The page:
• That all children regardless of their ability are included and are part of all activities and are part of the school community.

 

Staff roles and responsibilities:

In attempting to achieve the above aims the B.O.M., principal and staff will take all reasonable steps within the limits of the resources available to fulfil the requirements outlined in this policy document and the ‘Learning Support Guidelines’2000.

Board of Management.
The B.O.M. will fulfil its statutory duties towards pupils with special needs. It will ensure that the provision required is an integral part of the school development plan. Members will be knowledgeable about the school’s special educational needs provision- funding, equipment and personnel.

 

Principal

“The Principal teacher has overall responsibility for the school’s learning support programme and for the operation of the services for children with special educational needs.”(Learning Support Guidelines 2000-pg.39)

 

The principal teacher’s role includes:

  • Developing and implementing learning –support and special needs services.
  • Supporting the work of the class teacher.
  • Supporting the work of the learning- support teacher.
  • Working with parents, out-of-school agencies and the school community.

 

Cordinator:

The duties of coordinating learning-support and special needs services will be fulfilled by the learning-support teacher.

 

Duties include:

  • Maintaining a list of pupils who are receiving supplementary teaching and special educational services.
  • Helping to coordinate the caseloads/ work schedules of the learning-support and resource teacher.
  • Supporting the implementation of a tracking system at the whole- school level to monitor the progress of pupils with learning difficulties.
  • Advising parents on procedures for availing of special needs services.
  • Liaising with external agencies such as psychological services to arrange assessments and special provision for pupils with special needs.
  • Arranging for classroom accommodation and resources, as appropriate.

 

Class teacher:

‘A key element of successful learning- support intervention is a very high level of consultation between the class teacher and the learning- support teacher’. (Learning Support Guidelines 2000-pg.43).

The class teacher has primary responsibility for the progress of all the pupils in his/ her class(es), including those selected for supplementary teaching.

The class teacher has a role in:

  • Developing and implementing the school plan on learning support.
  • Collaborating with the learning support teacher.
  • Collaborating with the parents of pupils in receipt of supplementary teaching.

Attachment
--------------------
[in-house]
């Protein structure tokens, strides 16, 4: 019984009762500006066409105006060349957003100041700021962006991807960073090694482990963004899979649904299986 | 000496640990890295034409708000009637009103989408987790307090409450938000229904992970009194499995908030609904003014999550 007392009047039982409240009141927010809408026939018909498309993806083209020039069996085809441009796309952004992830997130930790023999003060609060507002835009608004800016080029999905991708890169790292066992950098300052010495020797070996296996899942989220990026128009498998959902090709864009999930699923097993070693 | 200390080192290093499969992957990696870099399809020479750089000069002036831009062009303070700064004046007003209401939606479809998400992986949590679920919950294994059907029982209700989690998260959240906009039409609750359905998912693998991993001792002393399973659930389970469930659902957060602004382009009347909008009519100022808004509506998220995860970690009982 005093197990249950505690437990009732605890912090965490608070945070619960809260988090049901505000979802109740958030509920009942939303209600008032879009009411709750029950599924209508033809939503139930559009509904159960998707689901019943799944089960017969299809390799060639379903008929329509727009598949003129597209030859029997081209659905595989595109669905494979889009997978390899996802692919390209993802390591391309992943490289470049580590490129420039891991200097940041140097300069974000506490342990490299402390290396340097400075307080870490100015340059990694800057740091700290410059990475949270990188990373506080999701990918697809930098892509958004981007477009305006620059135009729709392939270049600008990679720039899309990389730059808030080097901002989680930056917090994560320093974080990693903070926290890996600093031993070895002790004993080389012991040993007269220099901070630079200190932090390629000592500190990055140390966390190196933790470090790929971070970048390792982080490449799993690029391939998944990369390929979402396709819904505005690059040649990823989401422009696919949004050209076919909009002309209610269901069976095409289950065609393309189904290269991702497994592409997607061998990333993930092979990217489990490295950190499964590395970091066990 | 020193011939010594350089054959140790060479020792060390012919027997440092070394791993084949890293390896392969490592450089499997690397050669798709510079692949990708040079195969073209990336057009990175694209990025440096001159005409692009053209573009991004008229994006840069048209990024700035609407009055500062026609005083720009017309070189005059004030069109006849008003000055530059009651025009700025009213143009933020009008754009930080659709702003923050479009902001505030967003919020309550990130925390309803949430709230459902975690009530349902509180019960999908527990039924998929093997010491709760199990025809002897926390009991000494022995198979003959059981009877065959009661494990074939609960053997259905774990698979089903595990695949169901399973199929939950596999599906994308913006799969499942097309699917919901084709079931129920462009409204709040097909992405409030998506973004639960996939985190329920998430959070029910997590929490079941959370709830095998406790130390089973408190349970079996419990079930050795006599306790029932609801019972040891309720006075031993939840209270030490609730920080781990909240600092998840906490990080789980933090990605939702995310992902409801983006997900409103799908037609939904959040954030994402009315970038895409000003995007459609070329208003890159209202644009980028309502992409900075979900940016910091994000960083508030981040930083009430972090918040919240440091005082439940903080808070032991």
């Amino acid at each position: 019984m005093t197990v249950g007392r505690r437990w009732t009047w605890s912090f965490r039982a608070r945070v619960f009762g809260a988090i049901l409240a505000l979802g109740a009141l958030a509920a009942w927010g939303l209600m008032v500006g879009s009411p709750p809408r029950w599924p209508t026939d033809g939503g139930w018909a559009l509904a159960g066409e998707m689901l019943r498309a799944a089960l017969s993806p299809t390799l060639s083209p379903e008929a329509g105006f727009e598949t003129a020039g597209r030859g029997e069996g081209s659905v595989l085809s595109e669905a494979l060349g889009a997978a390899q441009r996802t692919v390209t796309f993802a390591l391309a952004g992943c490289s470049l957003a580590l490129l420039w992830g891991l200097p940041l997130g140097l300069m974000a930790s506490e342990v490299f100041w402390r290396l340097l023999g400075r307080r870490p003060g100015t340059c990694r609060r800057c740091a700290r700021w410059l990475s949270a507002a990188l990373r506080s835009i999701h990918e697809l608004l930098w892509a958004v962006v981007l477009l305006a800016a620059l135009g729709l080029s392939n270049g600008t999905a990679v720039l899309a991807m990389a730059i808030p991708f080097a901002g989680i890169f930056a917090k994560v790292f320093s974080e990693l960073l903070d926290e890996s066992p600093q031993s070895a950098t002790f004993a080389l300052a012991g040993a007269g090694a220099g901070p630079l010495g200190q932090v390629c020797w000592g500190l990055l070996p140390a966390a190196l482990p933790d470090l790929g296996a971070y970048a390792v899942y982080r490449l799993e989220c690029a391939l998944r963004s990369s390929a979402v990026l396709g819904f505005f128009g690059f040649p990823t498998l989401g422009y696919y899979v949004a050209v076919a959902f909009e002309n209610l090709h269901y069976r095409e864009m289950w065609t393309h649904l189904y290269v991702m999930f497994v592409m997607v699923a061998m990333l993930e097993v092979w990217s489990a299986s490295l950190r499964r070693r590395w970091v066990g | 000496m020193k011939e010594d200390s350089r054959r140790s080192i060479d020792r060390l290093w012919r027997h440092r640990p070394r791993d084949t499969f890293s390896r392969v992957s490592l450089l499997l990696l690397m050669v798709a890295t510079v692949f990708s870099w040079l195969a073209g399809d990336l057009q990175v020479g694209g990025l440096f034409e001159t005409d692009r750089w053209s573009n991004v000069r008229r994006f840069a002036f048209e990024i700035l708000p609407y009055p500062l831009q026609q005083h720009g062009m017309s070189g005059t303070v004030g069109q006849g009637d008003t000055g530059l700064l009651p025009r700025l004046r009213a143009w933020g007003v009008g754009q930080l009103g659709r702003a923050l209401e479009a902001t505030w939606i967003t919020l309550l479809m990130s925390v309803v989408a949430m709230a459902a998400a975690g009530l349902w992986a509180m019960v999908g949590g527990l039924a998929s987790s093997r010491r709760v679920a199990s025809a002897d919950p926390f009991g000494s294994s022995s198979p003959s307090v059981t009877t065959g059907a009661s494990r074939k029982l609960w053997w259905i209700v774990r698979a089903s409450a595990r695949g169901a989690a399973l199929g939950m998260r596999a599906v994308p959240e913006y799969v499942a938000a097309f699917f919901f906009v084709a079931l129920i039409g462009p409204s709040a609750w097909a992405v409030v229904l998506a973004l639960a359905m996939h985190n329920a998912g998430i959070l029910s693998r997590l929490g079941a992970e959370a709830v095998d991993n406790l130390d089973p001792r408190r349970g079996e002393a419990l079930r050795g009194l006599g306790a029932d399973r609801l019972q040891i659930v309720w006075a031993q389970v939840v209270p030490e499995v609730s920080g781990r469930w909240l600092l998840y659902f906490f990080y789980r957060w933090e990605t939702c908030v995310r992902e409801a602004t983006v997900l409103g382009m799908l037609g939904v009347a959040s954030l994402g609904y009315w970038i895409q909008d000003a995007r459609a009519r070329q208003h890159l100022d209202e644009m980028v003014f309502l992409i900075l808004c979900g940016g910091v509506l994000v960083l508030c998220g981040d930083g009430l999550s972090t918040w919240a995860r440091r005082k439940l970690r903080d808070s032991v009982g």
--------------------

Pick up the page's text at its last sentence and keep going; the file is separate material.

• Identifying and supporting pupils with general or specific learning disability.
  • Creating a classroom environment in which learning difficulties can be prevented or alleviated.
  • Contribute to developing the learning targets in the pupil’s Individual Profile and Learning Programme and adjust the class programme in line with the agreed learning targets.
  • Differentiate the class curriculum appropriately to meet the needs of all pupils within the class.

 

Learning Support Teacher:

The role of the learning support teacher includes:

  • Collaborating with the principal teacher.
  • Collaborating with the class teacher on the identification of pupils who may need diagnostic assessment, taking into account the pupils’ scores on an appropriate standardised screening measure.
  • Coordinating the selection of pupils for supplementary teaching.
  • Providing supplementary teaching.
  • Conducting assessments and maintaining records.
  • Coordinating provision for children with special educational needs.
  • Assist in the implementation of whole-school strategies designed to enhance early learning and to prevent learning difficulties.
  • Consulting and collaborating with the  parents of each pupil who has been selected for diagnostic assessment and to discuss results, learning targets and to devise an IPLP and how the targets can be supported at home.
  • Consulting and collaborating with parents of each pupil who is in receipt of supplementary teaching on an ongoing basis and at the end of an instructional term to review pupil’s attainment and to discuss future levels of supplementary teaching.
  • Coordinate the implementation of whole-school procedures for the selection of pupils for supplementary teaching.
  • To contribute to decision-making regarding the purchase of learning resources, books and materials to be made available to pupils with learning difficulties in their mainstream classrooms, in the school library and in the learning support room.
  • Liase with external agencies including NEP’s and the regional SENO and organising assessments.
  • Maintain a list of pupils who are receiving supplementary teaching and/or special educational services.

 

  • Resource Teacher.
    The resource teacher helps to provide an education which meets the needs and abilities of children assessed as having difficulties. Specifically, the resource teacher works with children who have been designated hours by the department of education, or currently the local SENO (Special Educational Needs Organiser). In addition, the resource teacher should advise and liaise with other teachers, parents/guardians and other professionals in the children’s interests. More specifically, the Resource Teacher has responsibility for:

    • Developing an IPLP for each pupil in consultation with other partners in education.
    • Assessing and recording the child’s needs and progress.
    • Setting specific time related targets for each child and agreeing those with the class teacher.
    • Direct teaching of the child, either in a separate room or within the mainstream class.
    • Team teaching and co-teaching when the child concerned will derive benefit from it.
    • Meeting and advising parents/guardians when necessary accompanied by the class teacher as necessary.
    • Meeting other relevant professionals in the child’s interest.

 

  • Keeping a record of all such meetings.